First Wind chief executive says life without PTC is possible Chief executive Paul Gaynor (left) with Interior Secretary Ken Salazar at a First Wind wind farm. Photograph: US Interior Department

First Wind chief executive says life without PTC is possible

By his own admission, First Wind chief executive Paul Gaynor will never win a popularity contest in the US wind industry by suggesting it can succeed without the federal production tax credit (PTC).

“I think it would be great if we could come to a conference and not talk about being subsidized by the federal government,” he told the Renewable Energy Finance Forum-Wall Street event here this week.

“I know the industry has needed it. I think the question for all of us is, ‘Do we need it anymore or forever? I believe the answer is no,’” he says. “We shouldn’t need it.”

Gaynor says without the PTC, the wind industry would eliminate all Washington politics around extending the subsidy every year or two. It could also differentiate itself from other renewable energy sectors by being able to stand up on its own two feet, he adds.

The PTC, which pays $22/MWh, inflation-adjusted for a project’s first decade in operation, expires on 31 December. It has been the main driver for industry growth since first enacted 20 years ago.

The wind lobby wants the PTC extended until 2016, which would place the sector on an even footing with solar energy, whose main tax credit expires then. But lobbyists are divided over what to do with it after then, with some preferring it continue in some form.

Most speakers at the conference were cautious that Congress would renew it beyond 2013. Developers say such a short extension would provide too little time to complete projects. Lawmakers are under pressure from voters to curb runaway budget deficits. One way to help do this is to end tax breaks for special interests such as the wind industry.

Pessimists at the event argued that if challenger Willard “Mitt” Romney can defeat President Barack Obama and opposition Republicans gain control of Congress in 6 November national elections, the PTC will die. Wind supporters say that would be unfair unless accompanied by an end to tax breaks enjoyed by fossil fuel industries for decades.

The Navigant consultancy forecasts 1GW to 4GW in US installations next year versus 9GW to 12GW in 2012, according to Lisa Frantzis, managing director for energy.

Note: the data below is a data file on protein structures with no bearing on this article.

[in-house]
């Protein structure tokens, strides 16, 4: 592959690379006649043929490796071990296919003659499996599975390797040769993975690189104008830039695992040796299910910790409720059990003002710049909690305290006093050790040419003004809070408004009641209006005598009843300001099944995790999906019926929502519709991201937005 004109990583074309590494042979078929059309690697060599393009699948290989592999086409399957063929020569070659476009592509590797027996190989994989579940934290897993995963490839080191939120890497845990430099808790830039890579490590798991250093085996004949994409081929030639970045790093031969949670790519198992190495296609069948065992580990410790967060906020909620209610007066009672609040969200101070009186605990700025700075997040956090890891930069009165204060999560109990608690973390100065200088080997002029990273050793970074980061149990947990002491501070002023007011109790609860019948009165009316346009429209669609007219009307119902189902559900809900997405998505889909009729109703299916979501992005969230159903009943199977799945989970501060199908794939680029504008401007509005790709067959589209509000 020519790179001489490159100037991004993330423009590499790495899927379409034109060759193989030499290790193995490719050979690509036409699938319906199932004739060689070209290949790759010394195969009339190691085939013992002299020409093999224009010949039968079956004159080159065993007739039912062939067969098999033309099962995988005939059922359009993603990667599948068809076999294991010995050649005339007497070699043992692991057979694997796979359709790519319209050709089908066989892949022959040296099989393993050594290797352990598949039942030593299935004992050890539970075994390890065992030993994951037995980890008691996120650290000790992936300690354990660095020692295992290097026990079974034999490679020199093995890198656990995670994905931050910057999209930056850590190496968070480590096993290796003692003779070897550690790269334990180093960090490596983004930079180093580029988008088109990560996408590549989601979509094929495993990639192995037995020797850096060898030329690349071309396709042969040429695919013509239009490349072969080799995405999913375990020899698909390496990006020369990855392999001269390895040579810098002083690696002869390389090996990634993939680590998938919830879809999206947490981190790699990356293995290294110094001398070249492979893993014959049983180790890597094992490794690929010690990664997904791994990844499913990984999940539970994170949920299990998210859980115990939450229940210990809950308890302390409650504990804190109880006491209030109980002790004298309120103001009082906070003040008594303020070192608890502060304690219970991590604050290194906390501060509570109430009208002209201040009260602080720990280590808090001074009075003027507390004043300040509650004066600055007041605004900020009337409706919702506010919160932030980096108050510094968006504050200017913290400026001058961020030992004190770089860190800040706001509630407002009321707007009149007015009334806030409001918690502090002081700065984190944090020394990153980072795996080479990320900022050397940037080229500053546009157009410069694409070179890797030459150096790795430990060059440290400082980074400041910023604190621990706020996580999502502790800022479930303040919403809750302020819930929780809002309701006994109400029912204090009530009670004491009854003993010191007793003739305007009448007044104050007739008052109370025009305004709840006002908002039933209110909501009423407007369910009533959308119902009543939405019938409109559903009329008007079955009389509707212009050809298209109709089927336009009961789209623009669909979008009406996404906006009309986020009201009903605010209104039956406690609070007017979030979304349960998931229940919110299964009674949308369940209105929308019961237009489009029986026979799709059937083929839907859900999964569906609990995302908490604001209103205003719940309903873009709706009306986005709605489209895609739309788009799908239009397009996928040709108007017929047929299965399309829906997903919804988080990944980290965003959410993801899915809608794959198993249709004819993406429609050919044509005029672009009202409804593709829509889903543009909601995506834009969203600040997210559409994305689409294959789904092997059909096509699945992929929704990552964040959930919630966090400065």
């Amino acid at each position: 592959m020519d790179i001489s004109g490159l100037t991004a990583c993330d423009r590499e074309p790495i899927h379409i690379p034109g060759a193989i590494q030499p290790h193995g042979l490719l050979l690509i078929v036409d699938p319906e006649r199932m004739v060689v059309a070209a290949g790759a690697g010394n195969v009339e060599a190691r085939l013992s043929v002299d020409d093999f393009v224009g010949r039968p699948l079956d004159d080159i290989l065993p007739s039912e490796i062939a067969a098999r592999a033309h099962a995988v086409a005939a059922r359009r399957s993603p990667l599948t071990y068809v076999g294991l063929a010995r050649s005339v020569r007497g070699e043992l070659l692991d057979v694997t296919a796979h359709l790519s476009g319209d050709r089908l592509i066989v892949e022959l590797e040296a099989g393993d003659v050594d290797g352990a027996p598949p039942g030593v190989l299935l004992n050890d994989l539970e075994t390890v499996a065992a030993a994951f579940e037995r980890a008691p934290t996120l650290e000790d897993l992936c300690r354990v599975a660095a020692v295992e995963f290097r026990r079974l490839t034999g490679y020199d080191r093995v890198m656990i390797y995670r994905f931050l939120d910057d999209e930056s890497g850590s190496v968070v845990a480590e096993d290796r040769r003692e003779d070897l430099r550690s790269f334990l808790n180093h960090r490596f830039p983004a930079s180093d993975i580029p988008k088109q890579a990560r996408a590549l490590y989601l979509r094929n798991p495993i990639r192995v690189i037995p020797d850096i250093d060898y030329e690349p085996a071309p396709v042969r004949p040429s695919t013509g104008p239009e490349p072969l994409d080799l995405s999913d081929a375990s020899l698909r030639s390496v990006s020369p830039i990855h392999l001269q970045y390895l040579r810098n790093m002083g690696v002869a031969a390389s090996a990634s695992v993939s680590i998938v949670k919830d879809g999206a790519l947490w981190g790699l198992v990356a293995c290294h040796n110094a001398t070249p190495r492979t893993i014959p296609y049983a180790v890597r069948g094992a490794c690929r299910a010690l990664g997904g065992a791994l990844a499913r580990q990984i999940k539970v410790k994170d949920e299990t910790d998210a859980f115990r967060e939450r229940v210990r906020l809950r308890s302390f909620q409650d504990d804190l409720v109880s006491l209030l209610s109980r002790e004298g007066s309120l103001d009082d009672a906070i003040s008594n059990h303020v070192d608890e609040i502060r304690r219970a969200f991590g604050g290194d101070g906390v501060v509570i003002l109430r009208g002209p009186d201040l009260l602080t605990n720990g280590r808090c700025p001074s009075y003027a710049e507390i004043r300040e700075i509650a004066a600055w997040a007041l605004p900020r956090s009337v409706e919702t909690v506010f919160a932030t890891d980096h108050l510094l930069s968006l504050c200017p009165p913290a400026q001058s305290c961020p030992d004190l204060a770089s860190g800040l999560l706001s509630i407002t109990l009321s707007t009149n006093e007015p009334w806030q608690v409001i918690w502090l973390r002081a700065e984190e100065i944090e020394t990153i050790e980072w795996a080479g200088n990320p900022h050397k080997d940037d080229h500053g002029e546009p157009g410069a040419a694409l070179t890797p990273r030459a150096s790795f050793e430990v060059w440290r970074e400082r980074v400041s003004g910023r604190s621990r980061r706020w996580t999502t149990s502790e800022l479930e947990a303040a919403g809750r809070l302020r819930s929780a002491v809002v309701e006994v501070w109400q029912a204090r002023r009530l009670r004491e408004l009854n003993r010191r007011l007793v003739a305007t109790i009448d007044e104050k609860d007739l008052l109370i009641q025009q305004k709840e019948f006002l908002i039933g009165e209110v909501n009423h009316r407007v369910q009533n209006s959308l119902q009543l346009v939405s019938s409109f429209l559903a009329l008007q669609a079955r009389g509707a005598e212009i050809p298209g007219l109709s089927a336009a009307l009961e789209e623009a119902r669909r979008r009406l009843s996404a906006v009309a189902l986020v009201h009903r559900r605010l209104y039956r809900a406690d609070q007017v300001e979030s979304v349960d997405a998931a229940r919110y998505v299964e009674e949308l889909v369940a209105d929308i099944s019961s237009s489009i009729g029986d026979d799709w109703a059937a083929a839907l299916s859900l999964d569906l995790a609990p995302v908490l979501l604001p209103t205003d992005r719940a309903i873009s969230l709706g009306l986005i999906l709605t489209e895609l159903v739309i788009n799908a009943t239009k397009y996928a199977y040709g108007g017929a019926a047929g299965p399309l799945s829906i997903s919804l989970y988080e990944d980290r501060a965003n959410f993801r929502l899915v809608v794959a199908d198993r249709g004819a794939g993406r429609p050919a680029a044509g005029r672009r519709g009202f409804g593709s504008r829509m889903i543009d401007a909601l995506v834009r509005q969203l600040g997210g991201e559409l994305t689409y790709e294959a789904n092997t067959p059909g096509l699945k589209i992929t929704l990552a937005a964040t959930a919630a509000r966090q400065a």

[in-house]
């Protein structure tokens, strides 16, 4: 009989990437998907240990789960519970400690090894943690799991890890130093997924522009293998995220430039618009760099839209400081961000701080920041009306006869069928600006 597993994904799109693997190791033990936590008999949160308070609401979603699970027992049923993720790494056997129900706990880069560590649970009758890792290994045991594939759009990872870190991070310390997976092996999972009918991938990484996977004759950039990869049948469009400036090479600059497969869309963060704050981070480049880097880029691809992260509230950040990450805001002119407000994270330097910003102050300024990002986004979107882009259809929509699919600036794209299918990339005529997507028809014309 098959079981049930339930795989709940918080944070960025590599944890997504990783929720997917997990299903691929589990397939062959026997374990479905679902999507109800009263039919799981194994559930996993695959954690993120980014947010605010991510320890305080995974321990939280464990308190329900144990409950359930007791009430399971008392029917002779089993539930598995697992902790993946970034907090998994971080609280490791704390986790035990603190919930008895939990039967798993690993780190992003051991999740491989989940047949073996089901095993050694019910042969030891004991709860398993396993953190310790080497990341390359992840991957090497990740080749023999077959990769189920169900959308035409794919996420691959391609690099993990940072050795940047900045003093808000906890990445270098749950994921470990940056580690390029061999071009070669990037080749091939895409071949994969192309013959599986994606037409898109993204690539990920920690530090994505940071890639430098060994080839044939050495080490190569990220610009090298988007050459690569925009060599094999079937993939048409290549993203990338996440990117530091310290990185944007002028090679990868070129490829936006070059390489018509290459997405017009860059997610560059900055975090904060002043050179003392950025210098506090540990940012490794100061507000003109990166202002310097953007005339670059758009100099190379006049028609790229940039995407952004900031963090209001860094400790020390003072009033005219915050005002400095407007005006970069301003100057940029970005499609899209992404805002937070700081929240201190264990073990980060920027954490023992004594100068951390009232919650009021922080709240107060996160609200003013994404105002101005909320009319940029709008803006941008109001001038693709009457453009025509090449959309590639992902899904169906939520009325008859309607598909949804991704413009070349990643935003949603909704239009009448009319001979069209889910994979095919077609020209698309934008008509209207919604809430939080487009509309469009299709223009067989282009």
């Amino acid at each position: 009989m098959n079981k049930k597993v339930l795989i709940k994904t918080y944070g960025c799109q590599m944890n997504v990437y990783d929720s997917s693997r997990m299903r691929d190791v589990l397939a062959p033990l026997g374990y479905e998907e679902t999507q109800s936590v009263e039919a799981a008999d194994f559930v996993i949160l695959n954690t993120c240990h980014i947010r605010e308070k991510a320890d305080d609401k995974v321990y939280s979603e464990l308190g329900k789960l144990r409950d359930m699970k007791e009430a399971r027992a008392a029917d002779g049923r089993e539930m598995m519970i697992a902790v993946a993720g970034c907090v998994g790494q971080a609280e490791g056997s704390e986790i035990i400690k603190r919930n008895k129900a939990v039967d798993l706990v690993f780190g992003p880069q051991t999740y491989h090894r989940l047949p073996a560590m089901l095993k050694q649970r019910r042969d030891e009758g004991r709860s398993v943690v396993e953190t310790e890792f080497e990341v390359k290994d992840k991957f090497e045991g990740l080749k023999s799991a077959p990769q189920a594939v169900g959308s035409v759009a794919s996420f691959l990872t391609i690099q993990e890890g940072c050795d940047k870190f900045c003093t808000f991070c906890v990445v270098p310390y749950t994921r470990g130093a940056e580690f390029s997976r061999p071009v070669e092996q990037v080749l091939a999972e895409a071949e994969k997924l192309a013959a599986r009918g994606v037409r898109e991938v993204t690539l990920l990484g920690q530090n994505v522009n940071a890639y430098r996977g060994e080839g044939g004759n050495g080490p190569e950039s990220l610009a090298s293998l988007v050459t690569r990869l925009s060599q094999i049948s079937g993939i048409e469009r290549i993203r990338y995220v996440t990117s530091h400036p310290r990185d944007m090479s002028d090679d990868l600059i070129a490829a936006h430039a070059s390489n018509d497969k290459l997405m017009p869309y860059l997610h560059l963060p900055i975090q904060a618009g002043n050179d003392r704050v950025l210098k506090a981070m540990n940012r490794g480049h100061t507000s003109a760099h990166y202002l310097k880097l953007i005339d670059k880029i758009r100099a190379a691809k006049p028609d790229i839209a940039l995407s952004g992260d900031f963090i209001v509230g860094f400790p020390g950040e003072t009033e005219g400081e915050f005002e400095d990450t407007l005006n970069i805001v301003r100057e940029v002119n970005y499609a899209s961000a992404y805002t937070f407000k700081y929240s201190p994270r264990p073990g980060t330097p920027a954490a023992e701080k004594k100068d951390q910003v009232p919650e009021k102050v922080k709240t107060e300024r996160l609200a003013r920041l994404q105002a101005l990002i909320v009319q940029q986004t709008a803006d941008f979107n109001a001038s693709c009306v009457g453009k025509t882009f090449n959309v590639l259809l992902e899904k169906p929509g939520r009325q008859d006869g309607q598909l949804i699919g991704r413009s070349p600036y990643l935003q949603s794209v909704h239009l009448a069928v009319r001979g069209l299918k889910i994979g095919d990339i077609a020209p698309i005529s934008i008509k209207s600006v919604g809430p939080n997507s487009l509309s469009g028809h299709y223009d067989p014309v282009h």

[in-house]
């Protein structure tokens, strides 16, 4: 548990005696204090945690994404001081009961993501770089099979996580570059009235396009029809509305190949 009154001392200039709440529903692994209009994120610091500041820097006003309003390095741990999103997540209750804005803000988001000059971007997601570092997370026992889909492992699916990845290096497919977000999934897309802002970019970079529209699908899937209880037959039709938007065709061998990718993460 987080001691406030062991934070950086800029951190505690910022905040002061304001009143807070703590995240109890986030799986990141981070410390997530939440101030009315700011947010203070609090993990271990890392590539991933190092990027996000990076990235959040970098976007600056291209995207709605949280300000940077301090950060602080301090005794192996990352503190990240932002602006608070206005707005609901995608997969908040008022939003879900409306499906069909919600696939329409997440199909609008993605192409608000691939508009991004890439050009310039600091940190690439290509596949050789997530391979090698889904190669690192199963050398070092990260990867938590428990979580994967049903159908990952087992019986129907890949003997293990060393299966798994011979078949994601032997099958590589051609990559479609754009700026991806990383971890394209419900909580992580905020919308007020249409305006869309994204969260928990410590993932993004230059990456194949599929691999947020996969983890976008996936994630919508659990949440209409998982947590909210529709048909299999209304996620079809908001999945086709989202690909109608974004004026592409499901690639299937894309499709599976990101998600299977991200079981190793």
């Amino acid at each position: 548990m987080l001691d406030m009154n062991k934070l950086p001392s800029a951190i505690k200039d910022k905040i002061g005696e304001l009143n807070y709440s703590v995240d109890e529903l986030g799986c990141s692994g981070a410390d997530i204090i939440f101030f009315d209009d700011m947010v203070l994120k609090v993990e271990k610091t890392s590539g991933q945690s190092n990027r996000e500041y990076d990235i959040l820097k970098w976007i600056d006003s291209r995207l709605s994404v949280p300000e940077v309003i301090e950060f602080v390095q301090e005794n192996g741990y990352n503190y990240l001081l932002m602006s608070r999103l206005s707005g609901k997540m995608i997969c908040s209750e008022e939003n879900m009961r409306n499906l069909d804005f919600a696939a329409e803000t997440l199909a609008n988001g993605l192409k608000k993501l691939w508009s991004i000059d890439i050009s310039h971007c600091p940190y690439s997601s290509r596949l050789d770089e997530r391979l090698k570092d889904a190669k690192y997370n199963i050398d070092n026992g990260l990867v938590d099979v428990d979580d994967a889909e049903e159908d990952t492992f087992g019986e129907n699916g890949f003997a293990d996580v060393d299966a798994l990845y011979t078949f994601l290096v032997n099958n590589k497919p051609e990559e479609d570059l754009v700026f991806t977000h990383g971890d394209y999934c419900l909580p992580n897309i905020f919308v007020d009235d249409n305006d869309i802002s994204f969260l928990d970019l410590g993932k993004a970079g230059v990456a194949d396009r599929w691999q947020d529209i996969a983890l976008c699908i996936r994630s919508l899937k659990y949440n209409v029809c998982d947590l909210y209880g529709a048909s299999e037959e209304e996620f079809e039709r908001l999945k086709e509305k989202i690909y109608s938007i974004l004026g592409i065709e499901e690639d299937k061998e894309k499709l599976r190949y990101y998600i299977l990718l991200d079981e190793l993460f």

A third possibility and one that some in the industry would accept, is a so-called “glide path” toward 2015 or 2016 with the understanding the PTC would then end. Gaynor says that is his preference, as it would facilitate longer-term business planning, which does not exist in the US wind industry.

Getting to a world without the PTC means finding ways to reduce costs to compensate for loss of the subsidy. “We think there is a path to do that, but everybody has to contribute,” he says. Turbine manufacturers will have a key role to play as follows:

*Asset life. While banks and engineers focus on 20-year turbine life and others at 25 years, equity investors such as First Wind are looking at 30 years. “If we can move asset life to 30 years, then we will have a pretty big impact on bringing down the cost of power,” he says.

First Wind recently did a 30-year power purchase agreement in Washington State that brought down the electricity cost between 10% and 15% from the standard 20-year deal, he says.

*Turbine availability. Gaynor says a further 10% improvement over the next three or four years in net capacity factor, or efficiency, will be worth $7/MWh. “That’s a big bump and probably do-able,” he contends.

*Turbine prices. They have come down $3/MWh in the past several years. Gaynor says they would need to decline another 15% from 2011 pricing to help make up for loss of the PTC. “Is that possible? Based on all the manufacturing that has been built in the US, I think it is possible,” he says.

*Financing. Gaynor says that by eliminating tax equity investors, wind projects could be built for less. “If we didn’t have to deal with the tax equity investor, I think you could bring down the weighted average cost of capital quite a bit,” he argues. “We love them but they are expensive.”

Perhaps $7/MWh in a power purchase contract could be squeezed out if financing was lowered 150 basis points on a weighted average cost of capital basis, he says. “I think there are cheaper sources of capital out there,” Gaynor says. He did not name them.

There were about $3.5bn of tax equity raised for wind farms in 2011 in 19 transactions and more is expected this year as developers rush to beat the PTC expiration deadline, according to John Eber, head of energy investments at JPMorgan Capital Corp. About 55% of transactions last year involved production tax credits.

Richard A. Kessler

Published: Saturday, June 23 2012